(This post marks the beginning of what we expect will become a regular Saturday column at NCS, penned by Andy Synn.)
Today sees the debut of a brand new column here at NCS, one which I hope will end up being an ongoing feature, designed to bring some attention to one of the most underappreciated aspects of the metallic arts… the lyrics.
Every Saturday from now until… well, until I run out of options (or impetus)… I plan to publish a new entry of this column, which will provide a different band/writer a chance to talk about the inspirations and process behind their lyrics, as well as some insight into selected songs of their choosing.
So, without further ado, I present the very first edition of Waxing Lyrical, featuring Michael Cook of A Hill To Die Upon!
Between my brother and I, I was always the big reader. I was always reading. It was mostly fiction: sci-fi, fantasy, historical fiction, but plenty of straight history too. My parents had to tell me things like “it’s rude to read books when we are out having dinner.” I would even read books during band practice. They always encouraged me to write.
So once we started playing music, I think my brother always kind of expected me to start writing lyrics. Rush was always a family favourite, so it never seemed odd for the drummer to write.
Of course, the first lyrics I wrote were pretty awful. They were more of a collection of what I thought were cool sounding sentences.
Adam was pretty gracious about not using them at first but really never said they were bad. He just told me to keep writing. In fact AHTDU was a band for about five years before I became the main lyricist.
These days I write the majority of the lyrics, but my brother still has a lot of input when it comes to the themes and ideas. We usually talk for several hours, several times, discussing ideas before I start penning anything at all. However, he has been adding more and more lyrics over the last couple albums.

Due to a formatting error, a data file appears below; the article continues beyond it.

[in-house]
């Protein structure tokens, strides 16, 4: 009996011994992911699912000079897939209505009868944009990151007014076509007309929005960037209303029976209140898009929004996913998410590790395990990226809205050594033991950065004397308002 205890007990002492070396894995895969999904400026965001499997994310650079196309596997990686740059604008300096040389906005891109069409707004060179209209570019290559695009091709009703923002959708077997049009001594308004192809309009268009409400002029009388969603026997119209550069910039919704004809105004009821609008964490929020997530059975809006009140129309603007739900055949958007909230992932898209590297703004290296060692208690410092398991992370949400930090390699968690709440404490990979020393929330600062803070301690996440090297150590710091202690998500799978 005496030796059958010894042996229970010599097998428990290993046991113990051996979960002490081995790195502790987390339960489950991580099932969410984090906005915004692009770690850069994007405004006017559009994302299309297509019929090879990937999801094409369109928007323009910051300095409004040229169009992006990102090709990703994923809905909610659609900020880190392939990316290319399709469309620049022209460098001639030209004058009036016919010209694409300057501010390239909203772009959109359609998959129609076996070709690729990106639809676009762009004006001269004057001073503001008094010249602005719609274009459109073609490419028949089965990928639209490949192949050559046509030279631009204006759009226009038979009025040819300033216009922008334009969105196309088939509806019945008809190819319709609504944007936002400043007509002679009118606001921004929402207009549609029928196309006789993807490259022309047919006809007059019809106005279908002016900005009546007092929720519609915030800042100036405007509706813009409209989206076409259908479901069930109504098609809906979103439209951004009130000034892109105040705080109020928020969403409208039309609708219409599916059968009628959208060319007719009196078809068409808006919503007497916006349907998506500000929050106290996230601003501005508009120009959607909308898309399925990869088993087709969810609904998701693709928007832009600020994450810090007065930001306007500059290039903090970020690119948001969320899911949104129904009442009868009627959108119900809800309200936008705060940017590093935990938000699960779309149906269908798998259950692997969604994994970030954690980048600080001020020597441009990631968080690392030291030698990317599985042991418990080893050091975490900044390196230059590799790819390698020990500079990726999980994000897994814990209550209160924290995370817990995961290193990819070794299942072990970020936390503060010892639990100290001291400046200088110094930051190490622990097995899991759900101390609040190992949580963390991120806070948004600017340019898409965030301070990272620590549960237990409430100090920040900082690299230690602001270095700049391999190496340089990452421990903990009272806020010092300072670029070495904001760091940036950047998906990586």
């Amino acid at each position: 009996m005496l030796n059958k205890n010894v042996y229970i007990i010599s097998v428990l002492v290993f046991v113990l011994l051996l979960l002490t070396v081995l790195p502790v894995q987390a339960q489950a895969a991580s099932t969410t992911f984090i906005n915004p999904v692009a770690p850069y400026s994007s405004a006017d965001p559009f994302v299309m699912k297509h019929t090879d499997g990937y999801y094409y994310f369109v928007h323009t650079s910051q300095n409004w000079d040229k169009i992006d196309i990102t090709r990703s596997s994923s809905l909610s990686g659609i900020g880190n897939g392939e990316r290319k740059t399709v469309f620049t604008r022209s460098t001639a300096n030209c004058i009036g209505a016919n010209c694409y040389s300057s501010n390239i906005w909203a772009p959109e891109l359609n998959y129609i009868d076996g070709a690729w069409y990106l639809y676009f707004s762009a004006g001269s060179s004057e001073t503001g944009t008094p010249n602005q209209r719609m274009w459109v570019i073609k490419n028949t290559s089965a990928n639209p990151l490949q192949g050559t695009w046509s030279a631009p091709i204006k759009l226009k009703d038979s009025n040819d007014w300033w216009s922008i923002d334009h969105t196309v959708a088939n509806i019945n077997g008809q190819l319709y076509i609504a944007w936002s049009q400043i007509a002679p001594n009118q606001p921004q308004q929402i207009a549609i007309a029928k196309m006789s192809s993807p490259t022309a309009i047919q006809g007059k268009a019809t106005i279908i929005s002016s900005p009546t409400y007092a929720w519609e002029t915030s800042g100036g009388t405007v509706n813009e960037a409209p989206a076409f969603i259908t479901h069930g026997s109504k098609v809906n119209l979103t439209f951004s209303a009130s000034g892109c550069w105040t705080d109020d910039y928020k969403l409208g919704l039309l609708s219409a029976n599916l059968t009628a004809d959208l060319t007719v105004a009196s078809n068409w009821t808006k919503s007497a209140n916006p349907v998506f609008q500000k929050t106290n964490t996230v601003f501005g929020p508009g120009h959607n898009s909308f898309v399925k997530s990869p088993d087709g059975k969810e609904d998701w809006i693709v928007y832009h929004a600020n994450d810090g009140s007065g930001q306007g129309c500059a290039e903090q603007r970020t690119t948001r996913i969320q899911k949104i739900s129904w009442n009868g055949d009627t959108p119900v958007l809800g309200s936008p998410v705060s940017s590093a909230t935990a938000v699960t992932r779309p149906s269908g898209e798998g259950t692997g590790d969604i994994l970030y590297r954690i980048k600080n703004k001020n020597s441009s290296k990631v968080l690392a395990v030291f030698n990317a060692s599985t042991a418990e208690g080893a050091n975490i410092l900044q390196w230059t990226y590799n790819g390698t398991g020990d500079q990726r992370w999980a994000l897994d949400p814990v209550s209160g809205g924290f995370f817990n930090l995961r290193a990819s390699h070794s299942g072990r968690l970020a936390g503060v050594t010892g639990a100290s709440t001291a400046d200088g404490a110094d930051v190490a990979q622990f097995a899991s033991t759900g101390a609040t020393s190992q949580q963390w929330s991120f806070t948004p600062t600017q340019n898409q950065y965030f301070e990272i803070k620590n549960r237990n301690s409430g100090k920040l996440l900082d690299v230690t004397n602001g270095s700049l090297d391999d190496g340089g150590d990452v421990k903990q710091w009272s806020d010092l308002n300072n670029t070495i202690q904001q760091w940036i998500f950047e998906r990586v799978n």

Like I said, I read a lot. Usually, I’m flipping between two or three books at a time. I have found that any good poem, song, or book is going to have at least three elements braided together, so I try to weave in something about mythology, religion, and then whatever it is I’m actually writing about.
One thing I have noticed about any interesting literature is that the focus is generally on tension, rather than resolution. Saying “God is dead” is overplayed and boring. It is also stated as a fact. Facts are not interesting. Saying “the sky is blue” is true, but it is not interesting. You must show the sky to be blue if you are to be believed, but don’t ever say it. If God is dead, show it. Don’t say it. On the last mewithoutYou album, the line “this is not first time God has died” is repeated over and over. Also, it is sung by a Sufi Muslim. That answers question you didn’t know you asked, raises questions you thought were answered, and leaves you thinking for the rest of the album.
Our song “Nekyia” is probably the simplest example of a lyrical braid I’ve been able to produce. I wanted to write about World War I, but that is almost more of a vehicle than a subject for me. The nihilism caused by the cultural shell-shock – that is something I could write about. I borrowed heavily from WB Yeats’ image of the spinning gyre for my second element. The third idea I tried to bring into this song was the use of nekyia itself, which is a Greek ritual of speaking to the dead. You achieve this by digging a pit and pouring the blood of a ram in the bottom. It is supposed to attract the dead and allow communication. This sounded so much like a metaphor for trench warfare that I felt it a crime to not include it.